• 2 to 3 tablespoons of lemon or lime juice (this is the only fruit exception)
  • 2 to 3 tablespoons of heavy cream or 1 ounce of sour cream
  • 10 to 20 olives
  • Half of a small avocado
  • Controlled-carb convenience foods, such as low carb snack bars

Extra Fiber

The Atkins plan recommends psyllium (the main ingredient in Metamucil and other fiber supplements) and flaxseed meal for more fiber. This will help prevent constipation during this phase.

Sugar Substitutes

The preferred sugar substitute for the Atkins diet is Splenda (sucralose). Small amounts of Sweet'N Low (saccharine) are acceptable. Note that the powdered forms of these sweeteners have added carbs, usually 1 gram per packet. You can also find liquid (no carb) sources of Splenda.

Foods Forbidden in the Atkins Induction Phase

There are several foods that are absolutely forbidden because these foods have hidden sugars and carbohydrates:

  • Grains and anything made with whole grain or flour including bread, cake, crackers, and pastries.
  • Any food that includes added sugars, which are found in most processed food. 
  • Fruits and fruit juices
  • Some dairy products like milk, cottage cheese, or fat-free or low-fat cheeses
  • Starchy vegetables such as potatoes, beets, and corn
  • Legumes such as beans and peas
  • Deli salads, which often have added sugars
  • Alcoholic beverages
  • Nuts

What Food Can Be Added After Induction?

In phase two, which is usually begun in the third week, you can move beyond vegetables to other foods, such as nuts, seeds, and berries. These foods can be added:

  • Nuts such as almonds, cashews, and pistachios.
  • Berries, cantaloupe, and honeydew melon
  • Milk, yogurt, and fresh cheeses like cottage cheese and ricotta
  • Seeds such as sunflower seeds
  • Foods listed on the Atkins carbohydrate ladder
  • Naturally low-carb foods such as coconut milk, unsweetened soy or almond milk, shirataki noodles, some soy flours, and other specialty low carb foods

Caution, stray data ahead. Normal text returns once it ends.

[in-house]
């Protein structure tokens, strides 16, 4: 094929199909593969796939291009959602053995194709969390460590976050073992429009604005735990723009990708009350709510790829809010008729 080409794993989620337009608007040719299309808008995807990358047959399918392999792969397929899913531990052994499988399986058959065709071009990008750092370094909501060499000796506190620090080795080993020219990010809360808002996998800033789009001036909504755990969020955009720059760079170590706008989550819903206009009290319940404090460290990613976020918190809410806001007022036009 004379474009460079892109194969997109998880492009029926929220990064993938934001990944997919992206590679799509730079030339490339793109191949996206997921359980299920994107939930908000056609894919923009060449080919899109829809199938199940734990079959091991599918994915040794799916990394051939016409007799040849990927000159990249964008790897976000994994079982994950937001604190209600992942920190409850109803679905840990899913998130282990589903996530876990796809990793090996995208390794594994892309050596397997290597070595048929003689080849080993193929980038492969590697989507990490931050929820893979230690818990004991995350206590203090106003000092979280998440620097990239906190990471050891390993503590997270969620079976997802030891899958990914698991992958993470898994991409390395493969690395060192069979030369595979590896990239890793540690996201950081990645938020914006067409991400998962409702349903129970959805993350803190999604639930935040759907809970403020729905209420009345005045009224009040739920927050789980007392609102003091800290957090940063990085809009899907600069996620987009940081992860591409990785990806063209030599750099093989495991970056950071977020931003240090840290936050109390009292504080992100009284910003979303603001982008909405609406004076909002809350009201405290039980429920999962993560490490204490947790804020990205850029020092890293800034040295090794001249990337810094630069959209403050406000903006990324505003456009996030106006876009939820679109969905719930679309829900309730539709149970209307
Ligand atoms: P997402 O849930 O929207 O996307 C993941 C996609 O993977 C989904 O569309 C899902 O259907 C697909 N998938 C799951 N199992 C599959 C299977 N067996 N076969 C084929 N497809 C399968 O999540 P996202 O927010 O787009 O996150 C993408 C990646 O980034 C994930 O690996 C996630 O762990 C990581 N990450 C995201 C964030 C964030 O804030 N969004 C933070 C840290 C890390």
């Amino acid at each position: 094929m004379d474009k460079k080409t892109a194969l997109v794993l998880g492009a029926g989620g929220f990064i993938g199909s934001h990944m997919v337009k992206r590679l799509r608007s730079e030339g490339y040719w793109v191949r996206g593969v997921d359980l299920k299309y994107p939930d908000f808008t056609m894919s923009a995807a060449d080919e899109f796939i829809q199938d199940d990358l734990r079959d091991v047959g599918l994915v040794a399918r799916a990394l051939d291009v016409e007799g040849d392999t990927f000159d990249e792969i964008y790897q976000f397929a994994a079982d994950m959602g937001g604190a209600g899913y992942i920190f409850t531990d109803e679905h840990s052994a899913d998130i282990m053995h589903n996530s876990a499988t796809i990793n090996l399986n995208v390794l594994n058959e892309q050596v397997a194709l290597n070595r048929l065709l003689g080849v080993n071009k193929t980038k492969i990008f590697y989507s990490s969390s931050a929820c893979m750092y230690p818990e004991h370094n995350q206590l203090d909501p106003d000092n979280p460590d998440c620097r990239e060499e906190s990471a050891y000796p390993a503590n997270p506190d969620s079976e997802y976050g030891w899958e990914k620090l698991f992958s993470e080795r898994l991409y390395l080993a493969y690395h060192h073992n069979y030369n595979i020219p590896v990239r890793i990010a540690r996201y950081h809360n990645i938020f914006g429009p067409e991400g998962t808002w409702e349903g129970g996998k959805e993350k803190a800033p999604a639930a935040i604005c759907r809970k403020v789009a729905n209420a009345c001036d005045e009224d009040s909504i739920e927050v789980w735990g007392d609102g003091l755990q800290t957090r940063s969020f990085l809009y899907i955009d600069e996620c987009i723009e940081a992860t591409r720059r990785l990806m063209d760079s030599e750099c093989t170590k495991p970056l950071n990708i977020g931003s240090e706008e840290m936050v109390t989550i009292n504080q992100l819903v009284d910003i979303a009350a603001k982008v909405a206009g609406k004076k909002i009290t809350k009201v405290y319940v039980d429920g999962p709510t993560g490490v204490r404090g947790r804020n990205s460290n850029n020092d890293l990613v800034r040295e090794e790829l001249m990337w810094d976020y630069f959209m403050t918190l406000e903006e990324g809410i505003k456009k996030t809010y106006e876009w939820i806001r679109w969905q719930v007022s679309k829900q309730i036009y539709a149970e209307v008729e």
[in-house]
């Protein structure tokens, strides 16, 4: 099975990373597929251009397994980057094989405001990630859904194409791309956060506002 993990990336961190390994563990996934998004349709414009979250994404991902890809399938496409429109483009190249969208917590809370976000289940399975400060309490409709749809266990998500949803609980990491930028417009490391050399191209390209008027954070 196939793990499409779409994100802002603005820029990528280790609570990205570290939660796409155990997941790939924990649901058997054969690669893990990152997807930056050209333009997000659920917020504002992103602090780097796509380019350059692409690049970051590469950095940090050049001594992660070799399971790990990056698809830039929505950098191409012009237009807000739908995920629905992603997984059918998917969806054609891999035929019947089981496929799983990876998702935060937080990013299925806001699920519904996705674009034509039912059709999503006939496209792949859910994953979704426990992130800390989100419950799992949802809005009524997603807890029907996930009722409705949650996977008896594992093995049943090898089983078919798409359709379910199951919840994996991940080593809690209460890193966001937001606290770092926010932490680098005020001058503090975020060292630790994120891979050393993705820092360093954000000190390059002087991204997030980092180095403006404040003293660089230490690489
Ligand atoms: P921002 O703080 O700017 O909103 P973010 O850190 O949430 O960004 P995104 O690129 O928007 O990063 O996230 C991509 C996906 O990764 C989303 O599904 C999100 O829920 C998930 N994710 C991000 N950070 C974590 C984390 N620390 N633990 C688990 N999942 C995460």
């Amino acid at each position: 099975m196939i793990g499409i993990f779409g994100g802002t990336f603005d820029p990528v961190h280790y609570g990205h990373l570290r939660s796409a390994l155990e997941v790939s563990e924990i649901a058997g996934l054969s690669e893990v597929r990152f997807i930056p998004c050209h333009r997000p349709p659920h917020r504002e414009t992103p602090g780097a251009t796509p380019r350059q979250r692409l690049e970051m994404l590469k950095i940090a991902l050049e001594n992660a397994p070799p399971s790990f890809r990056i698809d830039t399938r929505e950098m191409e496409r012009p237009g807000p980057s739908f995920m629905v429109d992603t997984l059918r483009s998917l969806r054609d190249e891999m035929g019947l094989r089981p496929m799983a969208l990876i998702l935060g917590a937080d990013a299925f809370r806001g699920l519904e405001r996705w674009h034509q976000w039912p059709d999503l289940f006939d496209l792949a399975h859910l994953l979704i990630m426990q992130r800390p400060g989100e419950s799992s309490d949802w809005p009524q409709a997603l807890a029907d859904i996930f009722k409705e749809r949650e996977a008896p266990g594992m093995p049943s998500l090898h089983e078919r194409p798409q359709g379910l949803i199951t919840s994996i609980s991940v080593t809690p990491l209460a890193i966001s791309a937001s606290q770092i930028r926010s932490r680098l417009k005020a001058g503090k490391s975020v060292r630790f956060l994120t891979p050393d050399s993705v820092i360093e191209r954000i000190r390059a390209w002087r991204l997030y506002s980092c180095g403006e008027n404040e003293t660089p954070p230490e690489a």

• Beans
  • Tomato juice

Preparing Your Pantry 

To reduce temptation, you might want to remove foods from your house that aren't allowed on the Atkins plan. If this is the case, then consider restocking your pantry and refrigerator with foods that you can eat on a low carb diet.

Length of Phase One of the Atkins Diet

Induction should last two weeks. Dieters can continue longer if they desire, as long as they tolerate the change well, or if they have a lot of weight to lose.

Goals of Induction

  1. To induce benign dietary ketosis, a state where fat is the primary fuel of the body. In this state fat metabolites called ketones show up in the urine and can be detected with Ketostix. Atkins likes using ketosis as a sign that people are using fat for energy. When people are in a state of ketosis, their appetite tends to diminish. 
  2. To stabilize blood sugar and the symptoms that may come from erratic blood sugar, such as fatigue, mood swings, and “brain fog.” This may reduce food cravings.
  3. Rapid weight loss. People tend to get a boost when they see the numbers on the scale drop rapidly.

The Effects of Dietary Ketosis on the Atkins Diet

When the body is not given carbohydrate to convert into energy for bodily functions, it will use the fat and protein available through the Atkins diet. The switch to a different source of energy will affect your body. People experiencing ketosis due to the Atkins diet or any other low-carb diet may experience mood swings, constipation, bad breath (due to extra ketones expelled from the lungs), headaches, nausea, fatigue, kidney stones, or high levels of calcium excretion. To prevent these and other side effects, drink water frequently, don't skip meals, and stay relatively active.

Alternatives to the Atkins Induction Phase

There are many other low-carb diets that don't cut carbs quite as far as Atkins Induction. They also lead to weight loss and the health benefits low-carb diets can offer. One approach may be to start out following all the rules of induction but be prepared to loosen up if you find that you are on the verge of quitting altogether. Another strategy might be to start at a higher carb level, such as 30 or 40 grams per day.

A Word From Verywell

While many people are successful in using the Atkins diet, it is not for everyone. The induction phase of the Atkins diet is very restrictive in order to produce dietary ketosis. It will require being scrupulous in following the guidelines for what you can and can't eat. If you can't stick with it, remember that there are many diets that can help you lose weight.